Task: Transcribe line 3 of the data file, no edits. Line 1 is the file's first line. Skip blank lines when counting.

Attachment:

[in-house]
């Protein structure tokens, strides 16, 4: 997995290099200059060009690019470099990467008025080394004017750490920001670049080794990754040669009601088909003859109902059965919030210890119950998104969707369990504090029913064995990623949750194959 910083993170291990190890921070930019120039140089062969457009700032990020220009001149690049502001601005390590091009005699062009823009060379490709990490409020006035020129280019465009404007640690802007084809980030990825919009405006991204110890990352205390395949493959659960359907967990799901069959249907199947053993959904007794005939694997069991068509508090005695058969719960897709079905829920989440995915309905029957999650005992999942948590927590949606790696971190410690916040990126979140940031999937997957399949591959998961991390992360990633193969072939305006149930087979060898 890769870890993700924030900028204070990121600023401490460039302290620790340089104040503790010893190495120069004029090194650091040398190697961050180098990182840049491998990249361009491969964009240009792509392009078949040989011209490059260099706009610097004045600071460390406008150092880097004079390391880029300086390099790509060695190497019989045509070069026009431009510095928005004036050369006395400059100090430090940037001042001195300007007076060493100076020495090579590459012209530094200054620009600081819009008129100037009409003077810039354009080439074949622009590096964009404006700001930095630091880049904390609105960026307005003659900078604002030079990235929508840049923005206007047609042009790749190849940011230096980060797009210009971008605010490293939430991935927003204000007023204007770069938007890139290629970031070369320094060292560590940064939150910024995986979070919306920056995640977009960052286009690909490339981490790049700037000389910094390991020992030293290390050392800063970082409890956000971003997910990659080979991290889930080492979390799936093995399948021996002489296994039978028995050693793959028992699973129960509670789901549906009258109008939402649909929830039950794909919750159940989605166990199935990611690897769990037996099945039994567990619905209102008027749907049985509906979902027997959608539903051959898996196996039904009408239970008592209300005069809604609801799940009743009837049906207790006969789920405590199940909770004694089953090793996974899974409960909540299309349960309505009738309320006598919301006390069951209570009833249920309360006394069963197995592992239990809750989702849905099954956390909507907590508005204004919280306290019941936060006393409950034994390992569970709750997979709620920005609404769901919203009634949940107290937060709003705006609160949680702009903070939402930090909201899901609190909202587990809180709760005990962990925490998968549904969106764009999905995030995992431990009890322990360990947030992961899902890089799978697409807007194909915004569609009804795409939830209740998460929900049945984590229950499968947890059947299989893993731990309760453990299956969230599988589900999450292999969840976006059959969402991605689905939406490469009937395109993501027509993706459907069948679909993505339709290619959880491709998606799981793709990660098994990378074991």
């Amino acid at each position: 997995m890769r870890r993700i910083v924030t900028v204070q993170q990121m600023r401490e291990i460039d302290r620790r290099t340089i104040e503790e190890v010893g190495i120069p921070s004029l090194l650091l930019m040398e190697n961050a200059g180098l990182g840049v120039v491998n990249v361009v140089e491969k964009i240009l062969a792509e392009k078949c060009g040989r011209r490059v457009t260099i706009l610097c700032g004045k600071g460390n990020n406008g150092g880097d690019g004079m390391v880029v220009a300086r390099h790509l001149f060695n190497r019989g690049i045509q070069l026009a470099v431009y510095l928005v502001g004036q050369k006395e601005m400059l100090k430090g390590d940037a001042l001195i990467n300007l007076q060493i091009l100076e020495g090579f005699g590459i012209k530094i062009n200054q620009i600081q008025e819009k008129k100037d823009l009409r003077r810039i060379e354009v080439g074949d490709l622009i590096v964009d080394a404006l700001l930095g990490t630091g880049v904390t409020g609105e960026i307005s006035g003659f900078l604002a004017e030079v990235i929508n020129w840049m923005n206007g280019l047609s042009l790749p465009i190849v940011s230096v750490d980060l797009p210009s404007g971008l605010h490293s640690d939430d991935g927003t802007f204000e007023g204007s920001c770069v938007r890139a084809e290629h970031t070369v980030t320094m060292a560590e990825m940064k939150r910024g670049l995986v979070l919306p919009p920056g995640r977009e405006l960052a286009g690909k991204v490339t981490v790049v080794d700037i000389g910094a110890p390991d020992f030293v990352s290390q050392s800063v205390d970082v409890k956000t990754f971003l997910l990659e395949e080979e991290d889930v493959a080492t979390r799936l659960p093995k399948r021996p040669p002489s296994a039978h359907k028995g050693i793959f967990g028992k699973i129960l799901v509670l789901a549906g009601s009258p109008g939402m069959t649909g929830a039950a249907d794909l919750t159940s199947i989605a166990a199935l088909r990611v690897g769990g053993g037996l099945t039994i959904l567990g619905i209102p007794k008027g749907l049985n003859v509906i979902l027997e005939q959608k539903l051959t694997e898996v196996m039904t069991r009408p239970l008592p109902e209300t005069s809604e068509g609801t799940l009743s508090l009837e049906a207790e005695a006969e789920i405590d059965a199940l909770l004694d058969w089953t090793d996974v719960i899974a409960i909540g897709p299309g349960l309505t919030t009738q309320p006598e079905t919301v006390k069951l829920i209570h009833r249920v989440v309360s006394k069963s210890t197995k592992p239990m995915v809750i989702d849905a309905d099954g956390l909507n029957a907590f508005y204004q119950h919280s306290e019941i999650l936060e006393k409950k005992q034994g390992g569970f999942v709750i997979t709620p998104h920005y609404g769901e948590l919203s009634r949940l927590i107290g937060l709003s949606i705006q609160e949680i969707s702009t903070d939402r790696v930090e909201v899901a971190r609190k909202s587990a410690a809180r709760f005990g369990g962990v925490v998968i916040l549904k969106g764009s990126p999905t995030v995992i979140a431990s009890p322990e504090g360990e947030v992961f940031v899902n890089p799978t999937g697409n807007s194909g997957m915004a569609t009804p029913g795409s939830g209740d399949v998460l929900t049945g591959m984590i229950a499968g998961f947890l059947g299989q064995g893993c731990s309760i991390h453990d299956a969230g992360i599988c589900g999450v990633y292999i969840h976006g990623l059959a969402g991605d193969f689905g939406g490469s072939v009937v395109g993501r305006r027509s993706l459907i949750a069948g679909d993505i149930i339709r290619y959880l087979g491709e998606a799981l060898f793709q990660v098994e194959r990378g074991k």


């Amino acid at each position: 997995m890769r870890r993700i910083v924030t900028v204070q993170q990121m600023r401490e291990i460039d302290r620790r290099t340089i104040e503790e190890v010893g190495i120069p921070s004029l090194l650091l930019m040398e190697n961050a200059g180098l990182g840049v120039v491998n990249v361009v140089e491969k964009i240009l062969a792509e392009k078949c060009g040989r011209r490059v457009t260099i706009l610097c700032g004045k600071g460390n990020n406008g150092g880097d690019g004079m390391v880029v220009a300086r390099h790509l001149f060695n190497r019989g690049i045509q070069l026009a470099v431009y510095l928005v502001g004036q050369k006395e601005m400059l100090k430090g390590d940037a001042l001195i990467n300007l007076q060493i091009l100076e020495g090579f005699g590459i012209k530094i062009n200054q620009i600081q008025e819009k008129k100037d823009l009409r003077r810039i060379e354009v080439g074949d490709l622009i590096v964009d080394a404006l700001l930095g990490t630091g880049v904390t409020g609105e960026i307005s006035g003659f900078l604002a004017e030079v990235i929508n020129w840049m923005n206007g280019l047609s042009l790749p465009i190849v940011s230096v750490d980060l797009p210009s404007g971008l605010h490293s640690d939430d991935g927003t802007f204000e007023g204007s920001c770069v938007r890139a084809e290629h970031t070369v980030t320094m060292a560590e990825m940064k939150r910024g670049l995986v979070l919306p919009p920056g995640r977009e405006l960052a286009g690909k991204v490339t981490v790049v080794d700037i000389g910094a110890p390991d020992f030293v990352s290390q050392s800063v205390d970082v409890k956000t990754f971003l997910l990659e395949e080979e991290d889930v493959a080492t979390r799936l659960p093995k399948r021996p040669p002489s296994a039978h359907k028995g050693i793959f967990g028992k699973i129960l799901v509670l789901a549906g009601s009258p109008g939402m069959t649909g929830a039950a249907d794909l919750t159940s199947i989605a166990a199935l088909r990611v690897g769990g053993g037996l099945t039994i959904l567990g619905i209102p007794k008027g749907l049985n003859v509906i979902l027997e005939q959608k539903l051959t694997e898996v196996m039904t069991r009408p239970l008592p109902e209300t005069s809604e068509g609801t799940l009743s508090l009837e049906a207790e005695a006969e789920i405590d059965a199940l909770l004694d058969w089953t090793d996974v719960i899974a409960i909540g897709p299309g349960l309505t919030t009738q309320p006598e079905t919301v006390k069951l829920i209570h009833r249920v989440v309360s006394k069963s210890t197995k592992p239990m995915v809750i989702d849905a309905d099954g956390l909507n029957a907590f508005y204004q119950h919280s306290e019941i999650l936060e006393k409950k005992q034994g390992g569970f999942v709750i997979t709620p998104h920005y609404g769901e948590l919203s009634r949940l927590i107290g937060l709003s949606i705006q609160e949680i969707s702009t903070d939402r790696v930090e909201v899901a971190r609190k909202s587990a410690a809180r709760f005990g369990g962990v925490v998968i916040l549904k969106g764009s990126p999905t995030v995992i979140a431990s009890p322990e504090g360990e947030v992961f940031v899902n890089p799978t999937g697409n807007s194909g997957m915004a569609t009804p029913g795409s939830g209740d399949v998460l929900t049945g591959m984590i229950a499968g998961f947890l059947g299989q064995g893993c731990s309760i991390h453990d299956a969230g992360i599988c589900g999450v990633y292999i969840h976006g990623l059959a969402g991605d193969f689905g939406g490469s072939v009937v395109g993501r305006r027509s993706l459907i949750a069948g679909d993505i149930i339709r290619y959880l087979g491709e998606a799981l060898f793709q990660v098994e194959r990378g074991k």